“My Grandmother, Margaret Melanie Hawkins Tull was one of the founders of the Junior League in Atlanta,” said Margaret Phillips. “I know this as when my Mother’s best friend put me up for the Junior League that was a big deal.”
The Junior League of Atlanta started in 1916 and was very prestigious by the time Margaret Mitchell came out a s a debutante in 1920. With the Mitchell’s social standing it was always assumed she would be asked to join the Junior League, but as it turned out, according to reports, she was blackballed because she had performed a scandalous dance in public. Margaret Melanie Hawkins, who traveled in the same circles may have been one of those women in the group who did not extend the much-coveted invitation to join.
“My grandmother was married in 1919 and so could very well have been part of the junior league then,” said Margaret Phillips. Mitchell and Hawkins were about the same age and may even have been friends.
“Supposedly Frank Hawkins (her father) was talking to Margaret Mitchell and she was trying to come up with a name for a very genteel southern lady,” said Margaret Phillips. “And he said ‘well what about my daughter, you have met her and she certainly fits the description.’ Margaret Mitchell didn’t want to use “Margaret” as it was her name but said Melanie wasn’t that common a name at that time and thought it would be perfect for the character.”
Hawkins he was very prominent and sat on many boards of directors including Georgia Power, where John Marsh worked and he was also a member the Piedmont Driving Club — a long-time favorite haunt of Margaret Mitchell. Beyond that, he may have known her if his daughter was a friend of hers.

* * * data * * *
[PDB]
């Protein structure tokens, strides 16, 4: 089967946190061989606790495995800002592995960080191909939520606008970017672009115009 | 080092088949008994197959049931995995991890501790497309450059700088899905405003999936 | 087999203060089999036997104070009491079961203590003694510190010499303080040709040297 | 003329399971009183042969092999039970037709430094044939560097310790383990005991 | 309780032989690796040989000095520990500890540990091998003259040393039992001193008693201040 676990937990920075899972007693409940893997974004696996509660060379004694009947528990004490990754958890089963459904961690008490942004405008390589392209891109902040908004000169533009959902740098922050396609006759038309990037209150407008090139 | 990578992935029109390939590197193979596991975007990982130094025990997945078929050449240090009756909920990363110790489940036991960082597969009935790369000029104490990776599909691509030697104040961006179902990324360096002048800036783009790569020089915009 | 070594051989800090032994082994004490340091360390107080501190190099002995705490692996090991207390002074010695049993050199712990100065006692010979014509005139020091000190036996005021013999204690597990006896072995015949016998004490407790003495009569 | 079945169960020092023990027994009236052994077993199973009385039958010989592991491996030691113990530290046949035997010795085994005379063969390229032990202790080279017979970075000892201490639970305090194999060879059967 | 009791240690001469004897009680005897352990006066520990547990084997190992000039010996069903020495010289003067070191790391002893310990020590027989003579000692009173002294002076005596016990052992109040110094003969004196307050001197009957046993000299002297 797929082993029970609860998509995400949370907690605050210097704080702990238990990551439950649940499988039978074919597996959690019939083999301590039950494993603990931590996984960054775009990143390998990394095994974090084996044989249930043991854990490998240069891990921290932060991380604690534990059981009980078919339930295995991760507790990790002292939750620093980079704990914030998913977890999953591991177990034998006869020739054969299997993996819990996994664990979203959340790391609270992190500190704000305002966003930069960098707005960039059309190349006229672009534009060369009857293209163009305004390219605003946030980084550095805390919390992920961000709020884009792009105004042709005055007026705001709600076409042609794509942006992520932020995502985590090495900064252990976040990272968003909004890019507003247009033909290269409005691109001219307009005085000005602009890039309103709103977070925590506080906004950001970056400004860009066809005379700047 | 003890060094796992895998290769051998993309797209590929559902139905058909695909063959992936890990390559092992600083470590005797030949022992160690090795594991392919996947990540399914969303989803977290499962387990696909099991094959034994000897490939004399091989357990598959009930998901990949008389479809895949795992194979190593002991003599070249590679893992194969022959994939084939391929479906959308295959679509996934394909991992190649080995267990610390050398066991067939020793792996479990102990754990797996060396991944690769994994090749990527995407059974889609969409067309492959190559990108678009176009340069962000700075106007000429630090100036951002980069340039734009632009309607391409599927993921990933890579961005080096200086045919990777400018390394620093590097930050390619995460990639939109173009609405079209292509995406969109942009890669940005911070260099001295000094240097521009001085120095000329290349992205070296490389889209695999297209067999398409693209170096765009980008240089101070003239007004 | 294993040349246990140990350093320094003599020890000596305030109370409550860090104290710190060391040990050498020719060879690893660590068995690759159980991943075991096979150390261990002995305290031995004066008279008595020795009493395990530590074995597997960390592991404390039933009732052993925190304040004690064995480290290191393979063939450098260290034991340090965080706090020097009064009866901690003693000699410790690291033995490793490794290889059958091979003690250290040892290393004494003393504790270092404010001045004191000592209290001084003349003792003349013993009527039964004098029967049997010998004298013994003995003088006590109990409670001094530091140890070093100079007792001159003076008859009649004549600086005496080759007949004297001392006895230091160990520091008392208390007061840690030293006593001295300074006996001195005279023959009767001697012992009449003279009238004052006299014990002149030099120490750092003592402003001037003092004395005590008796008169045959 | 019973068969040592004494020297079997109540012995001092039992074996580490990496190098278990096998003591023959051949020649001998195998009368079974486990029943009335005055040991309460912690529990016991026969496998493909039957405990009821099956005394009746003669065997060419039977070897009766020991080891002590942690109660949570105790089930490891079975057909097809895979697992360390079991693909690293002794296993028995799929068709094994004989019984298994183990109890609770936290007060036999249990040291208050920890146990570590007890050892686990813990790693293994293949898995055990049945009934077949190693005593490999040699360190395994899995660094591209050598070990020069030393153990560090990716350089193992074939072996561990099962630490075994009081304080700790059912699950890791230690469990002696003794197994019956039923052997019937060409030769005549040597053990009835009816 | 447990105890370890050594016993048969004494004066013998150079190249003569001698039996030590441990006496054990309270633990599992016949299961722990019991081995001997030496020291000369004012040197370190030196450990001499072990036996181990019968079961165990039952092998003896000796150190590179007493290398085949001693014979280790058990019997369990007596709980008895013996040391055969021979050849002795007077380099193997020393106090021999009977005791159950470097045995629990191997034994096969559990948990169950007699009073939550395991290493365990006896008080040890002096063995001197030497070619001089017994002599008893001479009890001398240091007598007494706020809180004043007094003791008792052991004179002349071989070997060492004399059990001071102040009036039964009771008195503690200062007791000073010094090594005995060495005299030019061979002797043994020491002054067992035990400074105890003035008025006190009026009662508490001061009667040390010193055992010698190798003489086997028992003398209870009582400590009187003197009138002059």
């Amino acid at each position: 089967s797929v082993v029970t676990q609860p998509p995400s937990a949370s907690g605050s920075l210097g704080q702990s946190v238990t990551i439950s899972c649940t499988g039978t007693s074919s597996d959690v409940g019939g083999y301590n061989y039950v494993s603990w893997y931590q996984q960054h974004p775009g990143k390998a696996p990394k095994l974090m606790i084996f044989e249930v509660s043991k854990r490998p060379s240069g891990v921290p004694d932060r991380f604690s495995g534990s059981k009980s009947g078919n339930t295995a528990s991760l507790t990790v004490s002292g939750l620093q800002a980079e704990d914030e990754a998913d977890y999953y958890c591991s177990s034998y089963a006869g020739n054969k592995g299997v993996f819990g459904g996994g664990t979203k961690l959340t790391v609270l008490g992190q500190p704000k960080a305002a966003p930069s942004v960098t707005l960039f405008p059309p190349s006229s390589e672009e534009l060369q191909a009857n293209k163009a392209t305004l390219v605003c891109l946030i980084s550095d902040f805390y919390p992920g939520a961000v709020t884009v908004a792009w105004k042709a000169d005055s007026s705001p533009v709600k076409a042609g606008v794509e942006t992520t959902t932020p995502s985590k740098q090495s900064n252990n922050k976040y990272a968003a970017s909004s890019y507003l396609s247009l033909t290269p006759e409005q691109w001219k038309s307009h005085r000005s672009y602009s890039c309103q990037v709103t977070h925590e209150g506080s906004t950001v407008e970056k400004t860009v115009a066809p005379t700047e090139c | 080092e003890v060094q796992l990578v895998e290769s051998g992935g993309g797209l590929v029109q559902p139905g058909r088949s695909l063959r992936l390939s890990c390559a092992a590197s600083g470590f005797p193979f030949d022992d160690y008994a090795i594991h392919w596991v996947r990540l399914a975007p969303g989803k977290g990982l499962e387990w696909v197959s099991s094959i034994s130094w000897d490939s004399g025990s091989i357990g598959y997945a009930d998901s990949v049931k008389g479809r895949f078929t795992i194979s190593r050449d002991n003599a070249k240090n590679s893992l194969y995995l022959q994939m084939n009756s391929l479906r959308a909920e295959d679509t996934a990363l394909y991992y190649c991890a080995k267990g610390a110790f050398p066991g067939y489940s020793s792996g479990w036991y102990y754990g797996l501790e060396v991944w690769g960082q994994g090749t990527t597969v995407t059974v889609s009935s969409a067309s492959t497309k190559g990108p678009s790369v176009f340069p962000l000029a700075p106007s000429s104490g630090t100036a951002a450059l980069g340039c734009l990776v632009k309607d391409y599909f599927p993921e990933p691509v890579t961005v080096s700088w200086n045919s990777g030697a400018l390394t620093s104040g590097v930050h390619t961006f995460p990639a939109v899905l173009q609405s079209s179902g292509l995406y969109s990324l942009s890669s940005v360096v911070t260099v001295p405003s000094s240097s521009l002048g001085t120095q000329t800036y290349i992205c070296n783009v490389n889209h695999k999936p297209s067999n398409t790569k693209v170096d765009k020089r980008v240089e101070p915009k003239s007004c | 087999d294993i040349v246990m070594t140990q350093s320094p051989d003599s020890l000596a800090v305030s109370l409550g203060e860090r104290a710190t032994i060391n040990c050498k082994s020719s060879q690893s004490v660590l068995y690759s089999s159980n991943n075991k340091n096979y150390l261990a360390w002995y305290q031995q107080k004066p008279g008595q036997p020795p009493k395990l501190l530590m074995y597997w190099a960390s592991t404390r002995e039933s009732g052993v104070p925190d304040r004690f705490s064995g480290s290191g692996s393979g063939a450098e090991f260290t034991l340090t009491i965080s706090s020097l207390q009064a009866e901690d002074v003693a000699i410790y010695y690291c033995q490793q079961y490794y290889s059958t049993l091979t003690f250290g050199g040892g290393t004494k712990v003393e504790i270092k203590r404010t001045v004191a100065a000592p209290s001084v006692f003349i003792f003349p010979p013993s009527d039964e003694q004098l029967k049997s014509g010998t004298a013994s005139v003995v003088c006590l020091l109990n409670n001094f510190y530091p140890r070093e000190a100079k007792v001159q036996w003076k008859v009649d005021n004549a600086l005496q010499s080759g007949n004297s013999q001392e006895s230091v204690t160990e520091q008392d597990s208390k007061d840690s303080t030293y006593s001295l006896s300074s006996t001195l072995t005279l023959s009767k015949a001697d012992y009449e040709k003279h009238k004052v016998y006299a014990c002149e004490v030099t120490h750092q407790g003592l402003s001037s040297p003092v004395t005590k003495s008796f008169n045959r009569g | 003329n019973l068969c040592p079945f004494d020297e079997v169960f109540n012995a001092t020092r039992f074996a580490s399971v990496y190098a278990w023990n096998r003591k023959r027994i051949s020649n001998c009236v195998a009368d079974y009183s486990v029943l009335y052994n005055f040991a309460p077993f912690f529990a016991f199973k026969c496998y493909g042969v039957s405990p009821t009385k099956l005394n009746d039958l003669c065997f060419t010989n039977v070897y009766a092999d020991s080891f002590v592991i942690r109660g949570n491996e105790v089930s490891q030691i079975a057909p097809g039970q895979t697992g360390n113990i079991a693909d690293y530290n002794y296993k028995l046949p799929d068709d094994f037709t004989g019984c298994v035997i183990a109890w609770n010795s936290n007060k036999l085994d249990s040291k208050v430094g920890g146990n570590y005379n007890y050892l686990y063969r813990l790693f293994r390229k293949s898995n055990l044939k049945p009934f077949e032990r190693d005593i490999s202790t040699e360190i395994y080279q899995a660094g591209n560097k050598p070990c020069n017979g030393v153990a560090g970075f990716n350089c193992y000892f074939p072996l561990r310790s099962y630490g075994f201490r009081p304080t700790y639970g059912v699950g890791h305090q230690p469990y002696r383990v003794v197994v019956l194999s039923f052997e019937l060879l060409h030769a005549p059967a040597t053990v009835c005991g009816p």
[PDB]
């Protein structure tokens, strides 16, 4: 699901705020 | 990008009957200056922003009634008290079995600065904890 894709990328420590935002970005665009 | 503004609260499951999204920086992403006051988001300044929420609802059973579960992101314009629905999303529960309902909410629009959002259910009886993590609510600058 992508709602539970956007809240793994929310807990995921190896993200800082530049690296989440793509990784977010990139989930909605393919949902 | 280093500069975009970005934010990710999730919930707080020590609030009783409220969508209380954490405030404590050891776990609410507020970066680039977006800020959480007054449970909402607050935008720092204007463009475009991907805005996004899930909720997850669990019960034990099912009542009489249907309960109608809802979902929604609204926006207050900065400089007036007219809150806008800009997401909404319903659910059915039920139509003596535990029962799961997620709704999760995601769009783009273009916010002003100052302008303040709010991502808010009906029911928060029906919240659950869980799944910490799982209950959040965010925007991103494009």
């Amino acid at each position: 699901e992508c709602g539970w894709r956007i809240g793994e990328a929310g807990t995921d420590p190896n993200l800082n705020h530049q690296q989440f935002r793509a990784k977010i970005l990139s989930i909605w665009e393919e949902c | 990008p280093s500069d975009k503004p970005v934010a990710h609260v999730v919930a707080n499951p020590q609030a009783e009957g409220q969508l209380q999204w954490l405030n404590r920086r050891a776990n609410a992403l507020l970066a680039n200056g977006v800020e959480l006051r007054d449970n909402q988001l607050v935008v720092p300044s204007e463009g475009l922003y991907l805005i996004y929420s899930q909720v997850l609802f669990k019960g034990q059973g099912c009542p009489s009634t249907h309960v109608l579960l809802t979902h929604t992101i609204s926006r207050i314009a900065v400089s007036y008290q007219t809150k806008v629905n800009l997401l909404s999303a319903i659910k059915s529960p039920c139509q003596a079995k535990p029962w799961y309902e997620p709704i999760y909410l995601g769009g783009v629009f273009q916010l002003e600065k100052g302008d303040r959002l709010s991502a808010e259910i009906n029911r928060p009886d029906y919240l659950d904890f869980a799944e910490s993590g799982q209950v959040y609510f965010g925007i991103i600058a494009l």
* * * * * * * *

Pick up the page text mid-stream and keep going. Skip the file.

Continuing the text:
Margaret Melanie Hawkins married Charles Watson Tull and had two sons and a daughter – Margaret Phillips’ mother. They lived in Ashville North Carolina—the very place Mitchell and her first husband Berrien Upshaw took their honeymoon.
“My grandmother (Margaret Melanie) was always very sickly,” said Phillips. “She was told not to have more children after my mother. She did have another son but later became almost bedridden or carried while the children were growing up.”
Phillips said her grandmother went to Atlanta often to see her father and special arrangements were always made to accommodate her because of her chronic illness and weakness.
“It is a question I’ve wondered about since four of us are named after my grandmother, Margaret Melanie,” said Phillips.
It could be they were just named after the grandmother, but it also could be that because of the connection with Margaret Mitchell and the popularity the book the family just wanted to continue the name in order to romanticize the notion that Mitchell might have named her character after their family member.
The fact that the real life Margaret Melanie married a man named Charles, makes an interesting connection. Mitchell probably did not name her character Melanie after this woman, but knowing there was a “Charles and Melanie” could have led her to choose the name Charles as Melanie Hamilton’s brother. Also, the sickly demeanor of Melanie Hawkins could have contributed (although Mitchell herself was pretty sickly) to that attribute of the fictional Melanie Hamilton.
"Margaret Mitchell knew my Grandmother, Margaret Melanie Hawkins," said Phillips.
My research strongly points to a cousin of Mitchell's as being the model for Melanie in Gone With The Wind, but it sure is interesting considering the additional possibility that there is still a connection here with the Charles-Melanie tie. There is a big twist in the research that I did regarding the whole Melanie storyline. If you like history, you will be amazed by this story.